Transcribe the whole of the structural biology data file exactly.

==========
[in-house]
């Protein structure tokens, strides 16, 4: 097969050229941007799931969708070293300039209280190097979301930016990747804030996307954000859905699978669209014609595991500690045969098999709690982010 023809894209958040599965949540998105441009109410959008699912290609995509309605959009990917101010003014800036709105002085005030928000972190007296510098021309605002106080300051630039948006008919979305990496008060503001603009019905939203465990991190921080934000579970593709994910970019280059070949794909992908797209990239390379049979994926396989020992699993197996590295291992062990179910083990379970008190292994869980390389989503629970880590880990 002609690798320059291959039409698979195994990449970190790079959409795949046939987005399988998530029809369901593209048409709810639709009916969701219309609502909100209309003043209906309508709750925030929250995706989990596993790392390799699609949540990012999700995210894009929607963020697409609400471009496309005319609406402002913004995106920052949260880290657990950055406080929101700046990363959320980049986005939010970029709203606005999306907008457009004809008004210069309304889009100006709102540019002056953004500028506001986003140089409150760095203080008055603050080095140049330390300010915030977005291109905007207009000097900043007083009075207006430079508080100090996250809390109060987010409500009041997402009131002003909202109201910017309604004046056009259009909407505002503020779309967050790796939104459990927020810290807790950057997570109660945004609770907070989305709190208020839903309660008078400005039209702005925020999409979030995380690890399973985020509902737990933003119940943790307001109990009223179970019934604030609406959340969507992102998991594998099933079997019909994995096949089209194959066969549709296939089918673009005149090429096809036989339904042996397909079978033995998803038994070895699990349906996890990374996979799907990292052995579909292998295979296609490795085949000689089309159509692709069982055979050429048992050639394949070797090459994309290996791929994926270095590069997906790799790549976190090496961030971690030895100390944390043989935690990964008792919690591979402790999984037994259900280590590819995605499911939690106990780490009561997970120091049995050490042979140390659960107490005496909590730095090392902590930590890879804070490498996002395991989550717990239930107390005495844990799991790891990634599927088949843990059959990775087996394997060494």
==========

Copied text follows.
[in-house]
């Protein structure tokens, strides 16, 4: 097969050229941007799931969708070293300039209280190097979301930016990747804030996307954000859905699978669209014609595991500690045969098999709690982010 023809894209958040599965949540998105441009109410959008699912290609995509309605959009990917101010003014800036709105002085005030928000972190007296510098021309605002106080300051630039948006008919979305990496008060503001603009019905939203465990991190921080934000579970593709994910970019280059070949794909992908797209990239390379049979994926396989020992699993197996590295291992062990179910083990379970008190292994869980390389989503629970880590880990 002609690798320059291959039409698979195994990449970190790079959409795949046939987005399988998530029809369901593209048409709810639709009916969701219309609502909100209309003043209906309508709750925030929250995706989990596993790392390799699609949540990012999700995210894009929607963020697409609400471009496309005319609406402002913004995106920052949260880290657990950055406080929101700046990363959320980049986005939010970029709203606005999306907008457009004809008004210069309304889009100006709102540019002056953004500028506001986003140089409150760095203080008055603050080095140049330390300010915030977005291109905007207009000097900043007083009075207006430079508080100090996250809390109060987010409500009041997402009131002003909202109201910017309604004046056009259009909407505002503020779309967050790796939104459990927020810290807790950057997570109660945004609770907070989305709190208020839903309660008078400005039209702005925020999409979030995380690890399973985020509902737990933003119940943790307001109990009223179970019934604030609406959340969507992102998991594998099933079997019909994995096949089209194959066969549709296939089918673009005149090429096809036989339904042996397909079978033995998803038994070895699990349906996890990374996979799907990292052995579909292998295979296609490795085949000689089309159509692709069982055979050429048992050639394949070797090459994309290996791929994926270095590069997906790799790549976190090496961030971690030895100390944390043989935690990964008792919690591979402790999984037994259900280590590819995605499911939690106990780490009561997970120091049995050490042979140390659960107490005496909590730095090392902590930590890879804070490498996002395991989550717990239930107390005495844990799991790891990634599927088949843990059959990775087996394997060494």